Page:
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Find the values of 'b' for which the equation

$$2\log_{\frac{1}{25}}(bx+28)=-\log_5(12-4x-x^2)$$ has only one solution. =$$-2/2\log_{5}(bx+28)=-\log_5(12-4x-x^2)$$ My try:

After removing the logarithmic terms I get the quadratic $x^2+x(b+4)+16=0$ Putting discriminant equal to $0$ I get $b={4,-12}$ But $-12$ cannot be a solution as it makes $12-4x-x^2$ negative so I get $b=4$ as the only solution.

But the answer given is $(-\infty,-14]\cup{4}\cup[14/3,\infty)$.I've no idea how.Help me please.

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  • $\begingroup$ You can't remove the logarithmic term like that, the bases aren't the same. $\endgroup$ – Zain Patel Jul 17 '16 at 11:04
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    $\begingroup$ I adjusted the bases before removing @ZainPatel.Check. $\endgroup$ – user220382 Jul 17 '16 at 11:04
  • $\begingroup$ Because there is a root that should be ignored. $\endgroup$ – Zack Ni Jul 17 '16 at 11:15
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    $\begingroup$ Which root? @ZackNi $\endgroup$ – user220382 Jul 17 '16 at 11:18
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    $\begingroup$ I have read it. It shows that you only consider the discriminant equals to 0 but not the case that there are two real roots and one should be ignored. $\endgroup$ – Zack Ni Jul 17 '16 at 11:23
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You have $$x^2+(4+b)x+16=0\tag1$$ This is correct.

However, note that when we solve $$2\log_{\frac{1}{25}}(bx+28)=-\log_5(12-4x-x^2)$$ we have to have $$bx+28\gt 0\quad\text{and}\quad 12-4x-x^2\gt 0,$$ i.e. $$bx\gt -28\quad\text{and}\quad -6\lt x\lt 2\tag2$$

Now, from $(1)$, we have to have $(4+b)^2-4\cdot 16\ge 0\iff b\le -12\quad\text{or}\quad b\ge 4$.

Case 1 : $b\lt -14$

$$(2)\iff -6\lt x\lt -\frac{28}{b}$$

Let $f(x)=x^2+(4+x)x+16$. Then, since the equation has only one solution, we have to have $$f(-6)f\left(-\frac{28}{b}\right)\lt 0\iff b\lt -14$$ So, in this case, $b\lt -14$.

Case 2 : $-14\le b\le -12\quad \text{or}\quad 4\le b\lt \frac{14}{3}$

$$(2)\iff -6\lt x\lt 2$$

$b=4$ is sufficient. For $b\not=4$, $$f(-6)f(2)\lt 0\iff b\lt -14\quad\text{or}\quad b\gt \frac{14}{3}$$ So, in this case, $b=4$.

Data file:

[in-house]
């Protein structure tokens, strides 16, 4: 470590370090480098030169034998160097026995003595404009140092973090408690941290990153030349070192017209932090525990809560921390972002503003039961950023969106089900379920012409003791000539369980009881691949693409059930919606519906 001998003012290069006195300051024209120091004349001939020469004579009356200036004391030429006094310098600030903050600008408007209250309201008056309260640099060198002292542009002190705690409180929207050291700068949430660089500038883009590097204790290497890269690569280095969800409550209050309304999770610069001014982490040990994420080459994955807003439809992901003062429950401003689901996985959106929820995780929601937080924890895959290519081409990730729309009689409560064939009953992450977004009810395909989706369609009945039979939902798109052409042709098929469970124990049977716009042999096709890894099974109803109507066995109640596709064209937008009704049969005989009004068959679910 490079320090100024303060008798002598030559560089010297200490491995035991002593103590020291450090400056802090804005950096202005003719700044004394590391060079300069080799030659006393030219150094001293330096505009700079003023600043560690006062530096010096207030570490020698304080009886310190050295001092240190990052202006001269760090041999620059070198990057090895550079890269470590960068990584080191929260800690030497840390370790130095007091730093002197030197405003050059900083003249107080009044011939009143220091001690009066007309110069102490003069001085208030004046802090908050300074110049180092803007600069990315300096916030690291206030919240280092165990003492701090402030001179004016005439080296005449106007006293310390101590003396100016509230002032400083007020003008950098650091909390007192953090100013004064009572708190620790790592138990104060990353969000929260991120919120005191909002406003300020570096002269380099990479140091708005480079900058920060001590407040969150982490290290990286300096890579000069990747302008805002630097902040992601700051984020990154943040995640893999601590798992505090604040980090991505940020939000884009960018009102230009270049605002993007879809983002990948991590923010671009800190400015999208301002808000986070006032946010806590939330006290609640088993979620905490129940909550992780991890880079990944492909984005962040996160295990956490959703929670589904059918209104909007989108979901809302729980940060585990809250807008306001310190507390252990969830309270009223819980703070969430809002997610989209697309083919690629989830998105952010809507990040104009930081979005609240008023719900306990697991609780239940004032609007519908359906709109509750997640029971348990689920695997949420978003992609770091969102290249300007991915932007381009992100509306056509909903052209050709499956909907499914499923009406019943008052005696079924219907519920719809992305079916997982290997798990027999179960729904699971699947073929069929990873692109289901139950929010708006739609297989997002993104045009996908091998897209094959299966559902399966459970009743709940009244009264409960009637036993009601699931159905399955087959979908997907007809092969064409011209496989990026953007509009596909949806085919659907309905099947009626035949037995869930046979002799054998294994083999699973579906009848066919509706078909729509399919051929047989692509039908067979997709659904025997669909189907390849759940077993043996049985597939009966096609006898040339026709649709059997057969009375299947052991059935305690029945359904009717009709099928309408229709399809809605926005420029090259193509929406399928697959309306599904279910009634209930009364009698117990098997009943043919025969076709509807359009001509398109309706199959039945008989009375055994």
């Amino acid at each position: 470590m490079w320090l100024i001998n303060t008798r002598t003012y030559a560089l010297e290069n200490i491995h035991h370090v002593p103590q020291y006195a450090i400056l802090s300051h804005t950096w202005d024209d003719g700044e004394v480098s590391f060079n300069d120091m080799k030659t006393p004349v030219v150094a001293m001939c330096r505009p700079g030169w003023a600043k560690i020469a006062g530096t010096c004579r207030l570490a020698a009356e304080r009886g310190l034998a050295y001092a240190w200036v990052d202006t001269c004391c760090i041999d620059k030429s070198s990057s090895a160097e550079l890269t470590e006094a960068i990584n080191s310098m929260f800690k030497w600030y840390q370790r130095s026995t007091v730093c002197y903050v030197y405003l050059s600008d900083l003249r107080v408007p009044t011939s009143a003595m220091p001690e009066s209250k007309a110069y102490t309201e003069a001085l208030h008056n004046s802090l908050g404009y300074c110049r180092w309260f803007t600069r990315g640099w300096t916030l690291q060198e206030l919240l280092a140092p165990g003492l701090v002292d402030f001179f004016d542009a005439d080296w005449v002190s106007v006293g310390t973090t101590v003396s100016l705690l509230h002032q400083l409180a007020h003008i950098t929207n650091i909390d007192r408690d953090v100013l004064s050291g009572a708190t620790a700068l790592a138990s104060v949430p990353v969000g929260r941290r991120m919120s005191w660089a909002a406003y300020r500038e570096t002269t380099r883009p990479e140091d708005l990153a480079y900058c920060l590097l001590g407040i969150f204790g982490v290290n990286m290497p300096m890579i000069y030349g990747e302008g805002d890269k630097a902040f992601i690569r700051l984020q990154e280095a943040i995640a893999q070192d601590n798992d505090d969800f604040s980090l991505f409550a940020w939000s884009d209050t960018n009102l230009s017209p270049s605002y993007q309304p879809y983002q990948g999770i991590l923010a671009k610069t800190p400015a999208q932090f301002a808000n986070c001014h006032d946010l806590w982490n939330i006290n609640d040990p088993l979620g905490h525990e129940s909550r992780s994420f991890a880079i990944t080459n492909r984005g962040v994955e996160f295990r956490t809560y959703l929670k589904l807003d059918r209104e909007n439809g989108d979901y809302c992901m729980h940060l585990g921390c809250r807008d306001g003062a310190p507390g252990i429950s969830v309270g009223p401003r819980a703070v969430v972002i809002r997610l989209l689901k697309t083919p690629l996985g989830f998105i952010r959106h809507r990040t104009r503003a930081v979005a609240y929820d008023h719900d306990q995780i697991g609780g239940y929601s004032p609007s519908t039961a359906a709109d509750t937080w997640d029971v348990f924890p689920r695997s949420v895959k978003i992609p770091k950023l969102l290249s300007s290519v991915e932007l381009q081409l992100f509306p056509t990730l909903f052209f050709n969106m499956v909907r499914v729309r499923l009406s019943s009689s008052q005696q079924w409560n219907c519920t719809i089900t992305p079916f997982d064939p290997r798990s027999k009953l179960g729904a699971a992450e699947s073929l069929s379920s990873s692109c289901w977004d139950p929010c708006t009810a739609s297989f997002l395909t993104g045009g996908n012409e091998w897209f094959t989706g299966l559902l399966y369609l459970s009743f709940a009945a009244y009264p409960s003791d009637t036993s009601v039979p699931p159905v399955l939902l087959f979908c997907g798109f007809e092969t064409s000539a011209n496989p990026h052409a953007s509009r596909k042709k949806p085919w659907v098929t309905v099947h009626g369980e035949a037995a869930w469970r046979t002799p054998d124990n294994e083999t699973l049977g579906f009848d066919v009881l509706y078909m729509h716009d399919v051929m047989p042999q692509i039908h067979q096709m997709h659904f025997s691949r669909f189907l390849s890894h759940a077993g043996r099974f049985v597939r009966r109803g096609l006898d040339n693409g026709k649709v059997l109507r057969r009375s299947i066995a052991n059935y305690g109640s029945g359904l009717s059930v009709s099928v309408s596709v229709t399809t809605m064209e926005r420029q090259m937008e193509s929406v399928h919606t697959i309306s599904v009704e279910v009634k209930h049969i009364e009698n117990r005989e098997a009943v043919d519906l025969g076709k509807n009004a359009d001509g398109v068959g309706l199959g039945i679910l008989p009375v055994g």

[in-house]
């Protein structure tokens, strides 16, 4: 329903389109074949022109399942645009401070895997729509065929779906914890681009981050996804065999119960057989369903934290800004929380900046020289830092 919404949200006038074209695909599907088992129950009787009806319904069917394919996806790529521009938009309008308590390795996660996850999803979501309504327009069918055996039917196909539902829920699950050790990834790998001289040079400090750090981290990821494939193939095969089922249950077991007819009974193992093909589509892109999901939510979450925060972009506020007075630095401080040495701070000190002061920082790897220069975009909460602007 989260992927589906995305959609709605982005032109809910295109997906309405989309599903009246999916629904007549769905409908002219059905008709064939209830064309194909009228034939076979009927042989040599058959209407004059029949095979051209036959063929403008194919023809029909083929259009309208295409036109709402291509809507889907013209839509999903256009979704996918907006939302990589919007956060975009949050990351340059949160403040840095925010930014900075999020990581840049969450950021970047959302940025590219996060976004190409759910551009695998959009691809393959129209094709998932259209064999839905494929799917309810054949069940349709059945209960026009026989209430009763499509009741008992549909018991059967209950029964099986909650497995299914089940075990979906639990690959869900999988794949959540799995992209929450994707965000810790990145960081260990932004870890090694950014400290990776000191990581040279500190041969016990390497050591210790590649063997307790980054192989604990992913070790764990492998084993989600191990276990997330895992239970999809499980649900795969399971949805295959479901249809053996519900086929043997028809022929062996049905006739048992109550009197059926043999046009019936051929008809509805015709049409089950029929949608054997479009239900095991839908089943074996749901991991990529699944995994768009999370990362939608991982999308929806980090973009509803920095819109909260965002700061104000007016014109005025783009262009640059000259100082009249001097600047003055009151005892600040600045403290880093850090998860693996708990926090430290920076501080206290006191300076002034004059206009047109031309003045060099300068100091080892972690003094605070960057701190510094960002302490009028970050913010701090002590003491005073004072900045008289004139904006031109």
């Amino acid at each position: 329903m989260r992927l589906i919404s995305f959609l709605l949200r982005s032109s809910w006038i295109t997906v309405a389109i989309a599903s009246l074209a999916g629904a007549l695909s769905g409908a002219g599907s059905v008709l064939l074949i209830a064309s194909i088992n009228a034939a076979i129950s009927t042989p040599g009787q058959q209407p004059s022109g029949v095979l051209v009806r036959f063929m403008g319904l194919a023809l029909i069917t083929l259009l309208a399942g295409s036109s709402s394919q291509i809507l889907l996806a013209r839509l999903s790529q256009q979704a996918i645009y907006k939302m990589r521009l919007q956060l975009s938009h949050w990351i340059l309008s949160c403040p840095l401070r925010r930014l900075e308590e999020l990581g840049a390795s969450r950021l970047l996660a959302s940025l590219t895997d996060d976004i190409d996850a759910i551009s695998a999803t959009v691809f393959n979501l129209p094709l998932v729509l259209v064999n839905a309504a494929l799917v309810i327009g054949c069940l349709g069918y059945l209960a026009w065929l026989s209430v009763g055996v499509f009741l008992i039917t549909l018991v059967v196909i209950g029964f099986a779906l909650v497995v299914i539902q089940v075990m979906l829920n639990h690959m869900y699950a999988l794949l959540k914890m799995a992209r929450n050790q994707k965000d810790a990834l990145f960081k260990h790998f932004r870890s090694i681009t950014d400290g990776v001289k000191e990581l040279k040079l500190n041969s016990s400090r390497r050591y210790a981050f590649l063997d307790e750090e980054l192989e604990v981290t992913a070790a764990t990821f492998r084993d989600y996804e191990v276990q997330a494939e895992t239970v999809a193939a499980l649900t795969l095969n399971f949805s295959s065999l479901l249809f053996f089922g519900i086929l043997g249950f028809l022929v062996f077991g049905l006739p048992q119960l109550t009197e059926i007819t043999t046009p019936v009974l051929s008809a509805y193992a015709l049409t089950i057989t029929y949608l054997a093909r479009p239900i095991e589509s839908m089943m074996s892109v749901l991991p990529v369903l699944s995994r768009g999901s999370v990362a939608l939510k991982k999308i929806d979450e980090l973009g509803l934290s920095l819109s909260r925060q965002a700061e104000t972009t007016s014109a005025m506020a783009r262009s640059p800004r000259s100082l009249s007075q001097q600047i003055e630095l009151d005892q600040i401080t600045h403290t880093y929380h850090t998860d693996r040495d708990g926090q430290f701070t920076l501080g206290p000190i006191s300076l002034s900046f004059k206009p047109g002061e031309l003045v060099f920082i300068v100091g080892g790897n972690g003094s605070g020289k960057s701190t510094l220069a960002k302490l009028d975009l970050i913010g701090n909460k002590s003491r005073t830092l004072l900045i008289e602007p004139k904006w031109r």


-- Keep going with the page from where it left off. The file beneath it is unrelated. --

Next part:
Case 3 : $b\ge \frac{14}{3}$

$$(2)\iff -\frac{28}{b}\lt x\lt 2$$ $$f\left(-\frac{28}{b}\right)f(2)\lt 0\iff b\gt \frac{14}{3}$$ So, in this case, $b\gt 14/3$.

Therefore, the answer is $(-\infty,-14]\cup{4}\cup[14/3,\infty)$.

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  • $\begingroup$ Don't have to do so much.Just f(-6)f(2)<0 ensures there is exactly one real root between the valid bound's of x... $\endgroup$ – user220382 Jul 17 '16 at 11:57
  • $\begingroup$ @ZOZ: $f(-6)f(2)\lt 0$ enables us to eliminate the case where there are two real roots, but if we only consider $f(-6)f(2)\lt 0$, it is possible that there is no real roots in the interval where $bx+28\gt 0$ and $-6\lt x\lt 2$. $\endgroup$ – mathlove Jul 17 '16 at 12:14
  • $\begingroup$ I get your comment.But I still have difficulty in understanding the cases into which you divided the problem.Like Why did you take the first case as b<-14 ? $\endgroup$ – user220382 Jul 17 '16 at 12:16
  • $\begingroup$ @ZOZ: We have $-6, 2$ and $-28/b$ as the endpoints of the intervals we are interested in. Now, $-14$ comes from $b$ such that $2=-28/b$. Also, $14/3$ comes from $-6=-28/b$. I hope this helps. $\endgroup$ – mathlove Jul 17 '16 at 12:19
  • $\begingroup$ @ZOZ: I just compared $2$ with $-28/b$, and $-6$ with $-28/b$. As a result, we have $-14,-12,4$ and $14/3$ as the endpoints of the intervals on $b$, so I separate it into three cases. $\endgroup$ – mathlove Jul 17 '16 at 12:38

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